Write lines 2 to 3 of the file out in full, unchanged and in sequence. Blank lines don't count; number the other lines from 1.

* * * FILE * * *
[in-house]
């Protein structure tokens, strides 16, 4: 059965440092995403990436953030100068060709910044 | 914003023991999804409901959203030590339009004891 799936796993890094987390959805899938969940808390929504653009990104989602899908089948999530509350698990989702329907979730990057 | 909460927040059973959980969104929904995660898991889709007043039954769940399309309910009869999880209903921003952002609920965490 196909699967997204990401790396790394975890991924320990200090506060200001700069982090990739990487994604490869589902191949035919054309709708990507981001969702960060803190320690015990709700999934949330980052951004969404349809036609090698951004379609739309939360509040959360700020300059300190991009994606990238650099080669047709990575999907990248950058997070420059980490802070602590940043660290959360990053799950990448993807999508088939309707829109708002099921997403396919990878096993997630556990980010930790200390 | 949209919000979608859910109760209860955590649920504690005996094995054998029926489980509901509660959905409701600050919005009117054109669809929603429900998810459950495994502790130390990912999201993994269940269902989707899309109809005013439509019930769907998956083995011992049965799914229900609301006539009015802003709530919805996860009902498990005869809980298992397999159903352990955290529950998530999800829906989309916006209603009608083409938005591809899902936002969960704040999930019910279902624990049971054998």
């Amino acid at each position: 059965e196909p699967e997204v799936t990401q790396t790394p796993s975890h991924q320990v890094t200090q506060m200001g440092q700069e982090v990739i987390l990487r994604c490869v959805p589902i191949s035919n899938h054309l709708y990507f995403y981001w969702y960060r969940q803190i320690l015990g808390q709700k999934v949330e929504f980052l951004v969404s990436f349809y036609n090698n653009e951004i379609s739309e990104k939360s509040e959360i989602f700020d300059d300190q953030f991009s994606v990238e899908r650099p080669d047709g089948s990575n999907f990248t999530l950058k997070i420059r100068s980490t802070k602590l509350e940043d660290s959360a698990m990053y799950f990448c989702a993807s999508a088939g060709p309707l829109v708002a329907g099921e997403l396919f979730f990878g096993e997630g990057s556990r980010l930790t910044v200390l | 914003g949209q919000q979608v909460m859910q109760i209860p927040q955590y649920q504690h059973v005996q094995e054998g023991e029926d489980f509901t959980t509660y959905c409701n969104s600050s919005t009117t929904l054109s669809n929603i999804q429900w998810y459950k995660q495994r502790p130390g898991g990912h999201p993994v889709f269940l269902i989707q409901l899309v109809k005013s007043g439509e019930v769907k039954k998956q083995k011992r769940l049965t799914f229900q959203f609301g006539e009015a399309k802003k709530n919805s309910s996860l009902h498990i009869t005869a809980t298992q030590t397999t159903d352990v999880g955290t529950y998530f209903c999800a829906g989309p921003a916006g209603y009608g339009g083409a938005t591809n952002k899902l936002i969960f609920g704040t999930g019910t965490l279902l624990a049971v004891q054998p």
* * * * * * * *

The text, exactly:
């Protein structure tokens, strides 16, 4: 059965440092995403990436953030100068060709910044 | 914003023991999804409901959203030590339009004891 799936796993890094987390959805899938969940808390929504653009990104989602899908089948999530509350698990989702329907979730990057 | 909460927040059973959980969104929904995660898991889709007043039954769940399309309910009869999880209903921003952002609920965490 196909699967997204990401790396790394975890991924320990200090506060200001700069982090990739990487994604490869589902191949035919054309709708990507981001969702960060803190320690015990709700999934949330980052951004969404349809036609090698951004379609739309939360509040959360700020300059300190991009994606990238650099080669047709990575999907990248950058997070420059980490802070602590940043660290959360990053799950990448993807999508088939309707829109708002099921997403396919990878096993997630556990980010930790200390 | 949209919000979608859910109760209860955590649920504690005996094995054998029926489980509901509660959905409701600050919005009117054109669809929603429900998810459950495994502790130390990912999201993994269940269902989707899309109809005013439509019930769907998956083995011992049965799914229900609301006539009015802003709530919805996860009902498990005869809980298992397999159903352990955290529950998530999800829906989309916006209603009608083409938005591809899902936002969960704040999930019910279902624990049971054998």
């Amino acid at each position: 059965e196909p699967e997204v799936t990401q790396t790394p796993s975890h991924q320990v890094t200090q506060m200001g440092q700069e982090v990739i987390l990487r994604c490869v959805p589902i191949s035919n899938h054309l709708y990507f995403y981001w969702y960060r969940q803190i320690l015990g808390q709700k999934v949330e929504f980052l951004v969404s990436f349809y036609n090698n653009e951004i379609s739309e990104k939360s509040e959360i989602f700020d300059d300190q953030f991009s994606v990238e899908r650099p080669d047709g089948s990575n999907f990248t999530l950058k997070i420059r100068s980490t802070k602590l509350e940043d660290s959360a698990m990053y799950f990448c989702a993807s999508a088939g060709p309707l829109v708002a329907g099921e997403l396919f979730f990878g096993e997630g990057s556990r980010l930790t910044v200390l | 914003g949209q919000q979608v909460m859910q109760i209860p927040q955590y649920q504690h059973v005996q094995e054998g023991e029926d489980f509901t959980t509660y959905c409701n969104s600050s919005t009117t929904l054109s669809n929603i999804q429900w998810y459950k995660q495994r502790p130390g898991g990912h999201p993994v889709f269940l269902i989707q409901l899309v109809k005013s007043g439509e019930v769907k039954k998956q083995k011992r769940l049965t799914f229900q959203f609301g006539e009015a399309k802003k709530n919805s309910s996860l009902h498990i009869t005869a809980t298992q030590t397999t159903d352990v999880g955290t529950y998530f209903c999800a829906g989309p921003a916006g209603y009608g339009g083409a938005t591809n952002k899902l936002i969960f609920g704040t999930g019910t965490l279902l624990a049971v004891q054998p």